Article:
Reason for Despair Division: Crime rates in cities like Newark, Camden and Philadelphia; the upswing in diabetes and obesity; the failure of the U.S. policy of “democracy promotion” and the lack of a credible alternative plan (actually, that’s been in the news quite a bit but it bears repeating); the television writers’ strike; 2008 is an election year.

Reason for Hope Division: Skin cells and stem cells (see above); anything Mike Bloomberg does in New York; more celebrities coughing up more money than ever before (I don’t care why they’re doing it; they’re committing real time and real money and bringing real attention to real problems); 2008 is an election year.

Well, the calendar will change whether we want it to or not, so bring it on. At least we’ll get an extra day in 2008 to sort it all out.

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If you’re a fan of baseball, which I am, the recent report from George Mitchell about steroid use is disappointing. It’s also unsurprising.  Maybe that’s because the other sport I loosely follow, professional cycling, has also been severely injured by recent drug use revelations. Baseball Commissioner Bud Selig made clear in a statement that although specific ballplayers whave been singled out in the report, there’s plenty of blame to go around – owners, managers, coaches and trainers. He didn’t mention fans, of course, and most of them professed shock that their heroes had allowed themselves to be seduced by the promise of performance-enhancing drugs. They worried about the accuracy of new records, the fairness of nominations to the Baseball Hall of Fame (Roger Clemens is up for a slot) and, oh yes, the kind of example it sets for their kids. Given the problems of steroid use among young high schoole athletes, I shouldn’t wonder they’d worry. Then again, given the recent spate of stories about overly-amped up parents with an eye on athletic scholarships pushing their children to succeed at all costs, maybe it’s the kids who should worry.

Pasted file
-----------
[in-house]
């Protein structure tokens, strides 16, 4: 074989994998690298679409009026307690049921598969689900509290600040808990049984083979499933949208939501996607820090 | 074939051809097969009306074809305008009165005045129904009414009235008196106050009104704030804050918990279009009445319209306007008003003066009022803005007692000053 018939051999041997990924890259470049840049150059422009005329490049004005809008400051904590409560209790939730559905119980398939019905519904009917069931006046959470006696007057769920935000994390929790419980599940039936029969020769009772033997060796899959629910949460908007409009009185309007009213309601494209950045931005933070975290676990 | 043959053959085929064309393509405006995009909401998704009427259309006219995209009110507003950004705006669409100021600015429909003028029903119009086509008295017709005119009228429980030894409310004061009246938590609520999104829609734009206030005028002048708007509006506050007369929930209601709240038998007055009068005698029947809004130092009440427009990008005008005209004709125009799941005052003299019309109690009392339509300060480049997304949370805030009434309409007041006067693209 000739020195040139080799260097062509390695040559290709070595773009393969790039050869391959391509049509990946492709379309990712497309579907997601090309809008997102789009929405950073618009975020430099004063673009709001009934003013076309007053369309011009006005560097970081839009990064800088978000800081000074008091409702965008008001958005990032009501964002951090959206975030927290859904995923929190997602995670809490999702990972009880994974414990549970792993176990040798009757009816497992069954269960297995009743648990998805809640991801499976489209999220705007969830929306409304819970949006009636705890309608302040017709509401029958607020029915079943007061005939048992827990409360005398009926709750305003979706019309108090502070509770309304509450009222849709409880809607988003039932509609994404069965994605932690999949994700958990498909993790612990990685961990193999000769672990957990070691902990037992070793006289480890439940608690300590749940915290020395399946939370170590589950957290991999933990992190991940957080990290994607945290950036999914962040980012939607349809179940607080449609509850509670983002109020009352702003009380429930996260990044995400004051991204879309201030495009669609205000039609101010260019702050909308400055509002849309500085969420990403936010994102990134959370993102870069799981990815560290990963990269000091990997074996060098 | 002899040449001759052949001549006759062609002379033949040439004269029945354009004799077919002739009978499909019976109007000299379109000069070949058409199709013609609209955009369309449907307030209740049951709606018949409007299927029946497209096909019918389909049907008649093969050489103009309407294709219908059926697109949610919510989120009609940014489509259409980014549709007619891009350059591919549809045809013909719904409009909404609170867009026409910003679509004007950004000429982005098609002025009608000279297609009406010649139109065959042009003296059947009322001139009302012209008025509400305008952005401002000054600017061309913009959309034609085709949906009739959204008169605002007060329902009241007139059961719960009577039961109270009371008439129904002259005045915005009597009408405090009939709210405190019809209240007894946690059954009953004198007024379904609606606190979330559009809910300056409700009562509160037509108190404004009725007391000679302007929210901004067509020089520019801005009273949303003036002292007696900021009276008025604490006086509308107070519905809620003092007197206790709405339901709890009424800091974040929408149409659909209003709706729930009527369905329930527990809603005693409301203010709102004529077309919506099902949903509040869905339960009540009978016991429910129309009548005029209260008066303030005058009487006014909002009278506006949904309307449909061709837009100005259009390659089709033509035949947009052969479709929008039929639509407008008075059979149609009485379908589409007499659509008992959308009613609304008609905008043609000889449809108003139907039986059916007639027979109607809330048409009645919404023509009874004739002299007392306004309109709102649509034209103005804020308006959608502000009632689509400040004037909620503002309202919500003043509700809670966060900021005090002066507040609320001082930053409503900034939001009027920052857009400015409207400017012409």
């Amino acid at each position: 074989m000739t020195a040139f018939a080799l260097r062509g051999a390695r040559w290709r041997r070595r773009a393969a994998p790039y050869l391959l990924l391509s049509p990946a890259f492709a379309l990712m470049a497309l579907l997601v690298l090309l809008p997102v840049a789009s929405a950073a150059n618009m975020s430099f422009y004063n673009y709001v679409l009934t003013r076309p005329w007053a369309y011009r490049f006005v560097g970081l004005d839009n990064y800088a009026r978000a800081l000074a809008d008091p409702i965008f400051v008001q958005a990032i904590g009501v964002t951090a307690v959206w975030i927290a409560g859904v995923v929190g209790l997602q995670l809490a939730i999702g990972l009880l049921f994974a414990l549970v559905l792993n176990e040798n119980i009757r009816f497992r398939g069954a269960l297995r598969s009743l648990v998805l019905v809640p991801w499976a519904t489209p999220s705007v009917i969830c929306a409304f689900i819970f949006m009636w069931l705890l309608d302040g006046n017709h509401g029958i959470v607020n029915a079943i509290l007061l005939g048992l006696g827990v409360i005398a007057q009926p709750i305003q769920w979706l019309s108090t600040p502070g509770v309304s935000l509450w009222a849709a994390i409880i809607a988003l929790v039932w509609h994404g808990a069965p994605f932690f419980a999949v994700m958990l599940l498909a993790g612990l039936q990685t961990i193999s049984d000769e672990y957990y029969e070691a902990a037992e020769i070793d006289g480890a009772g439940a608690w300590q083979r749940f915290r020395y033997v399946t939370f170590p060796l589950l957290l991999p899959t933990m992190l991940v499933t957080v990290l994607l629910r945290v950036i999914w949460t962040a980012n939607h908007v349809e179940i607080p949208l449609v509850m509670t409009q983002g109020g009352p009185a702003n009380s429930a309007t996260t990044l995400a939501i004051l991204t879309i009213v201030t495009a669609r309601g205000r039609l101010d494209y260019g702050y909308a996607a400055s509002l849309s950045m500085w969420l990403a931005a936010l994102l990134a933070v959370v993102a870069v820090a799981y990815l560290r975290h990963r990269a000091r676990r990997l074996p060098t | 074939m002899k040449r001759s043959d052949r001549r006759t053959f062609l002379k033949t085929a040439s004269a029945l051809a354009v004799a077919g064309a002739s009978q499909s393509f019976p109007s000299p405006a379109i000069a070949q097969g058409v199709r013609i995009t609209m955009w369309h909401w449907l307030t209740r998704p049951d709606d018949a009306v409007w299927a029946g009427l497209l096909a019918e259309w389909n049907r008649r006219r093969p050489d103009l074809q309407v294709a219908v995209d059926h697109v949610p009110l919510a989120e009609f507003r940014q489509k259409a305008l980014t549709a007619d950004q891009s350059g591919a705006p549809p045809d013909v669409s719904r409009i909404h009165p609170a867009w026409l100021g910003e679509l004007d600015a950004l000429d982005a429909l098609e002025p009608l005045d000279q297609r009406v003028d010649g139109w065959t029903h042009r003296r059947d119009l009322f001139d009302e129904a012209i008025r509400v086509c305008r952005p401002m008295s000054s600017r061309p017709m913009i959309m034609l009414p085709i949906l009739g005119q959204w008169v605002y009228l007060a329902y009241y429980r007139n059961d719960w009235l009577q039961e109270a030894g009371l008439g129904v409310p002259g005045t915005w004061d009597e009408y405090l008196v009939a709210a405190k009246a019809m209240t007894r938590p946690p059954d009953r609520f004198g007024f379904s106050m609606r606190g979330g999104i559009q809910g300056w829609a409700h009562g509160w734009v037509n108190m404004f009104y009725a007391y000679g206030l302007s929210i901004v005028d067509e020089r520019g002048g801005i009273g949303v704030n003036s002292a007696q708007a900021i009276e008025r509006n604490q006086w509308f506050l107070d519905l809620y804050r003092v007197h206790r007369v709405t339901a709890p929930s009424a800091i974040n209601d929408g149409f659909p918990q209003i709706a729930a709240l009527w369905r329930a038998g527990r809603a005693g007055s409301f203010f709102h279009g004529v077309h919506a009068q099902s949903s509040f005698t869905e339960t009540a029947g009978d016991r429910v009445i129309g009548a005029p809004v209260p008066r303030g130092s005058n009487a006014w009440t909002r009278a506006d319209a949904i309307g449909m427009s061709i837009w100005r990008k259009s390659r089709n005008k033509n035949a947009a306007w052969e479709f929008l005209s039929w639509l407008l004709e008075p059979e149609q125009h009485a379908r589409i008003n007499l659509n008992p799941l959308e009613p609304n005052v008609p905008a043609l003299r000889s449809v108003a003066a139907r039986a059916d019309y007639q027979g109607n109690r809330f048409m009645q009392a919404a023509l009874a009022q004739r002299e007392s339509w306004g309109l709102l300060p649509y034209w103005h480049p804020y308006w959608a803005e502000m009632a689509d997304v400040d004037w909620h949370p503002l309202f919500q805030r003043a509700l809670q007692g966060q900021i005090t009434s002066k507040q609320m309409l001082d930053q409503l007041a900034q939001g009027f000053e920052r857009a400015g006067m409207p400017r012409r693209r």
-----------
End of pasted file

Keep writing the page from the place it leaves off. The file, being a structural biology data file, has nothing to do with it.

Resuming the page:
Frankly, the fans need to take some responsibility here. They’re the ones forking over the dough to see professional sports. Given the cost, they want more, which is understandable: harder faster, more speed on the ball, more balls out of the park. But come on. How do they think these high-priced guys pushing  past thirty-fives deliver the goods? What do they imagine sports franchises overlook in pursuit of the electric excitement they think their ticket-holders crave?

So what’s it gonna be, fans? More of the juiced up performances we’ve come to know or perhaps something a little less frenetic? There are plenty of talented players who don’t use drugs – or at least I will continue to hope so. Let’s send a message to the owners, managers, coaches, trainers and players that we, as consumers, are unwilling to accept a tainted product.